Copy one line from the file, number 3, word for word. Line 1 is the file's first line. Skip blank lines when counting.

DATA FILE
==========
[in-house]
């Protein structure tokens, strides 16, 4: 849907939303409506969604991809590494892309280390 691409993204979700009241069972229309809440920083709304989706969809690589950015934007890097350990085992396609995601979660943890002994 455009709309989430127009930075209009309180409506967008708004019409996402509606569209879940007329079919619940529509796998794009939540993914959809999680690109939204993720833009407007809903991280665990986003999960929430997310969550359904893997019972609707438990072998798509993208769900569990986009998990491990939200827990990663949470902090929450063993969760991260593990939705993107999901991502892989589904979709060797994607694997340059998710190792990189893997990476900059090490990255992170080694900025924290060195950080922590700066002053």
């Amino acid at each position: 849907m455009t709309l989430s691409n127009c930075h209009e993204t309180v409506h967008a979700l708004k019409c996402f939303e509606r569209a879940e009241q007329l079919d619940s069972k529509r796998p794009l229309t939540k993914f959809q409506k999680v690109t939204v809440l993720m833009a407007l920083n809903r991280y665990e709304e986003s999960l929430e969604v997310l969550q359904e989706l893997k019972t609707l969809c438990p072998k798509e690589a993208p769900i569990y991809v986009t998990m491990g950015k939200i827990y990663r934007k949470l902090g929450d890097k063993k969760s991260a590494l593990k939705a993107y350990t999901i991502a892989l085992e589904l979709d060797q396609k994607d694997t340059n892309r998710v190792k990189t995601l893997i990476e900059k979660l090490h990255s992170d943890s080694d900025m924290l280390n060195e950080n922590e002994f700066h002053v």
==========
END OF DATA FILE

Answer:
């Amino acid at each position: 849907m455009t709309l989430s691409n127009c930075h209009e993204t309180v409506h967008a979700l708004k019409c996402f939303e509606r569209a879940e009241q007329l079919d619940s069972k529509r796998p794009l229309t939540k993914f959809q409506k999680v690109t939204v809440l993720m833009a407007l920083n809903r991280y665990e709304e986003s999960l929430e969604v997310l969550q359904e989706l893997k019972t609707l969809c438990p072998k798509e690589a993208p769900i569990y991809v986009t998990m491990g950015k939200i827990y990663r934007k949470l902090g929450d890097k063993k969760s991260a590494l593990k939705a993107y350990t999901i991502a892989l085992e589904l979709d060797q396609k994607d694997t340059n892309r998710v190792k990189t995601l893997i990476e900059k979660l090490h990255s992170d943890s080694d900025m924290l280390n060195e950080n922590e002994f700066h002053v």